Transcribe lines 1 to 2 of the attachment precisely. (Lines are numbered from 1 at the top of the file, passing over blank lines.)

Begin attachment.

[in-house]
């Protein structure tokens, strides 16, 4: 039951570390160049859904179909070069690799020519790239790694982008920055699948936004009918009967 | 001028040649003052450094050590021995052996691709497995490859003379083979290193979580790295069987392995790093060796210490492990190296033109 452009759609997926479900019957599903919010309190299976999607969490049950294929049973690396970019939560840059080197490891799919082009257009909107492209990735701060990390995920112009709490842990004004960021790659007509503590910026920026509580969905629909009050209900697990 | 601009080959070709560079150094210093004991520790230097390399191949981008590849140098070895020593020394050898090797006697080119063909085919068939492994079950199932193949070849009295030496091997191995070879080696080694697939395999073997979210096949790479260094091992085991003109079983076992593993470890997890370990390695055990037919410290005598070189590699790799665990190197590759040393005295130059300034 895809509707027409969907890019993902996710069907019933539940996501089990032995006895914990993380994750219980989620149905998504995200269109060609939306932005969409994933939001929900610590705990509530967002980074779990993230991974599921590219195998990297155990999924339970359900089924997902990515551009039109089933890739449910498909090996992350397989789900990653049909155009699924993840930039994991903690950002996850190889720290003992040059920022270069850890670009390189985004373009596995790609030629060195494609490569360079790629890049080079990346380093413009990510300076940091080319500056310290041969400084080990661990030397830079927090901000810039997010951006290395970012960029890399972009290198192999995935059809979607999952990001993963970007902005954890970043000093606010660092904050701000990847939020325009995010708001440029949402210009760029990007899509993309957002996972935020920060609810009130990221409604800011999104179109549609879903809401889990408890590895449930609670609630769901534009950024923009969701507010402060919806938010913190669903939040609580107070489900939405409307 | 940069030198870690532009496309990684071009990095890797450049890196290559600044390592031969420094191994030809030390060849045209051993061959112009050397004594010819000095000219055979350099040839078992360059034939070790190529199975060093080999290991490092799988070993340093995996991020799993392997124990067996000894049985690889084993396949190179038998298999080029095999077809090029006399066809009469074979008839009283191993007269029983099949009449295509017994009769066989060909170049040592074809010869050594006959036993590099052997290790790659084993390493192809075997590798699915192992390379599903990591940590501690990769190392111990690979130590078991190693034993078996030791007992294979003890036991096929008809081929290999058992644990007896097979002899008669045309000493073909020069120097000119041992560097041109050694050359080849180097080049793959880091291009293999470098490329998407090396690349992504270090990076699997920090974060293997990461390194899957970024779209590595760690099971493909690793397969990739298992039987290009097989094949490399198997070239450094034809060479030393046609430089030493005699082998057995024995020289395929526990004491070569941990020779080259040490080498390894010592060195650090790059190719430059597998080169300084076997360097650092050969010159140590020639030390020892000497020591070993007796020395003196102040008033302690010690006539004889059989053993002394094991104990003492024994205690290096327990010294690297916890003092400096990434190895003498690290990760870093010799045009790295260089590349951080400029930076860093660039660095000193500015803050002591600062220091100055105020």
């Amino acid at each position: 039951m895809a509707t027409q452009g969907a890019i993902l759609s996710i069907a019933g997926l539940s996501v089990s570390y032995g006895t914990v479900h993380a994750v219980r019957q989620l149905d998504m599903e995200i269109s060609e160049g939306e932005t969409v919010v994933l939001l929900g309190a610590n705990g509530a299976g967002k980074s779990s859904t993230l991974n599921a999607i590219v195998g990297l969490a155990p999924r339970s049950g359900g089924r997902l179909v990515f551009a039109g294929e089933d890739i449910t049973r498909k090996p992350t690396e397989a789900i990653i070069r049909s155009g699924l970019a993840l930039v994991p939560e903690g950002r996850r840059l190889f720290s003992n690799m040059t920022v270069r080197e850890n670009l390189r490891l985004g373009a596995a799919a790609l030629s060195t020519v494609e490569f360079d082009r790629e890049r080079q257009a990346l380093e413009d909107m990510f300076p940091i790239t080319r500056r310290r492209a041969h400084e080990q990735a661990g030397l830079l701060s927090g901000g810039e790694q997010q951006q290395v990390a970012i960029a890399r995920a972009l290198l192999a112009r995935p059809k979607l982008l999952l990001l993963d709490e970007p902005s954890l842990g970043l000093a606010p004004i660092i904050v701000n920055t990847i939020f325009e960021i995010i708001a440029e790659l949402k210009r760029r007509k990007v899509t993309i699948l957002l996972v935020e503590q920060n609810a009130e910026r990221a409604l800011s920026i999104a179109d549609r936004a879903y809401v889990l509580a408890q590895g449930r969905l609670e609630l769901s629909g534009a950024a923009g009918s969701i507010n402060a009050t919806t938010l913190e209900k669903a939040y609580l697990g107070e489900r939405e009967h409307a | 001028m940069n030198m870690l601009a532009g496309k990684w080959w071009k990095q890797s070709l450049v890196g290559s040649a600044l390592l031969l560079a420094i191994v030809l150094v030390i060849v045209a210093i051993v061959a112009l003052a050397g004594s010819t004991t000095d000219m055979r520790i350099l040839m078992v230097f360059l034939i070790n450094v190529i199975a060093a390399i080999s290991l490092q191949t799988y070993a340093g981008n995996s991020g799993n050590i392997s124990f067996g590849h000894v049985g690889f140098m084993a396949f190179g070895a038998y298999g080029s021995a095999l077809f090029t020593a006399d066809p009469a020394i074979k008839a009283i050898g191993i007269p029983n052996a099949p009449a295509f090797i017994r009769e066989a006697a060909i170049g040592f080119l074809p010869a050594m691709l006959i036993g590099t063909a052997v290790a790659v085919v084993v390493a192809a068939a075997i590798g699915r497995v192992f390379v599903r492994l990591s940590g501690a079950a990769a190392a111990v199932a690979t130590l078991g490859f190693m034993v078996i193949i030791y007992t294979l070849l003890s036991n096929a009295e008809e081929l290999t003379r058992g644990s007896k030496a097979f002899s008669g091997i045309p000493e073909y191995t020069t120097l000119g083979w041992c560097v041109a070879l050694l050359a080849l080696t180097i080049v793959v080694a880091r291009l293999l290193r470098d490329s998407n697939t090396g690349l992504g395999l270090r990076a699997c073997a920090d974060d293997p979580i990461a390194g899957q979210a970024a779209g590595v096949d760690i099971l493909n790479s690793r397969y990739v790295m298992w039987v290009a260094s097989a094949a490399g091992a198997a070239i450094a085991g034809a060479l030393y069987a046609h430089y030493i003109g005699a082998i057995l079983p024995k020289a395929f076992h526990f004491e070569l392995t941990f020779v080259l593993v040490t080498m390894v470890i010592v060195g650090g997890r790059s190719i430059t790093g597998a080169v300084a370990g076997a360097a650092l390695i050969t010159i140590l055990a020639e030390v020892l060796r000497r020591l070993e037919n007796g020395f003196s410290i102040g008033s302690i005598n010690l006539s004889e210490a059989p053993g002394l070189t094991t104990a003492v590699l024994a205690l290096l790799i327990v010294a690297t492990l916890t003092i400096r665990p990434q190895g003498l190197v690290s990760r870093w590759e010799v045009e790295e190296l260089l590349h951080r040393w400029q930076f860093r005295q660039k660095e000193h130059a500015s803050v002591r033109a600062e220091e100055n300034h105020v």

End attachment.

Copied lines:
[in-house]
């Protein structure tokens, strides 16, 4: 039951570390160049859904179909070069690799020519790239790694982008920055699948936004009918009967 | 001028040649003052450094050590021995052996691709497995490859003379083979290193979580790295069987392995790093060796210490492990190296033109 452009759609997926479900019957599903919010309190299976999607969490049950294929049973690396970019939560840059080197490891799919082009257009909107492209990735701060990390995920112009709490842990004004960021790659007509503590910026920026509580969905629909009050209900697990 | 601009080959070709560079150094210093004991520790230097390399191949981008590849140098070895020593020394050898090797006697080119063909085919068939492994079950199932193949070849009295030496091997191995070879080696080694697939395999073997979210096949790479260094091992085991003109079983076992593993470890997890370990390695055990037919410290005598070189590699790799665990190197590759040393005295130059300034 895809509707027409969907890019993902996710069907019933539940996501089990032995006895914990993380994750219980989620149905998504995200269109060609939306932005969409994933939001929900610590705990509530967002980074779990993230991974599921590219195998990297155990999924339970359900089924997902990515551009039109089933890739449910498909090996992350397989789900990653049909155009699924993840930039994991903690950002996850190889720290003992040059920022270069850890670009390189985004373009596995790609030629060195494609490569360079790629890049080079990346380093413009990510300076940091080319500056310290041969400084080990661990030397830079927090901000810039997010951006290395970012960029890399972009290198192999995935059809979607999952990001993963970007902005954890970043000093606010660092904050701000990847939020325009995010708001440029949402210009760029990007899509993309957002996972935020920060609810009130990221409604800011999104179109549609879903809401889990408890590895449930609670609630769901534009950024923009969701507010402060919806938010913190669903939040609580107070489900939405409307 | 940069030198870690532009496309990684071009990095890797450049890196290559600044390592031969420094191994030809030390060849045209051993061959112009050397004594010819000095000219055979350099040839078992360059034939070790190529199975060093080999290991490092799988070993340093995996991020799993392997124990067996000894049985690889084993396949190179038998298999080029095999077809090029006399066809009469074979008839009283191993007269029983099949009449295509017994009769066989060909170049040592074809010869050594006959036993590099052997290790790659084993390493192809075997590798699915192992390379599903990591940590501690990769190392111990690979130590078991190693034993078996030791007992294979003890036991096929008809081929290999058992644990007896097979002899008669045309000493073909020069120097000119041992560097041109050694050359080849180097080049793959880091291009293999470098490329998407090396690349992504270090990076699997920090974060293997990461390194899957970024779209590595760690099971493909690793397969990739298992039987290009097989094949490399198997070239450094034809060479030393046609430089030493005699082998057995024995020289395929526990004491070569941990020779080259040490080498390894010592060195650090790059190719430059597998080169300084076997360097650092050969010159140590020639030390020892000497020591070993007796020395003196102040008033302690010690006539004889059989053993002394094991104990003492024994205690290096327990010294690297916890003092400096990434190895003498690290990760870093010799045009790295260089590349951080400029930076860093660039660095000193500015803050002591600062220091100055105020």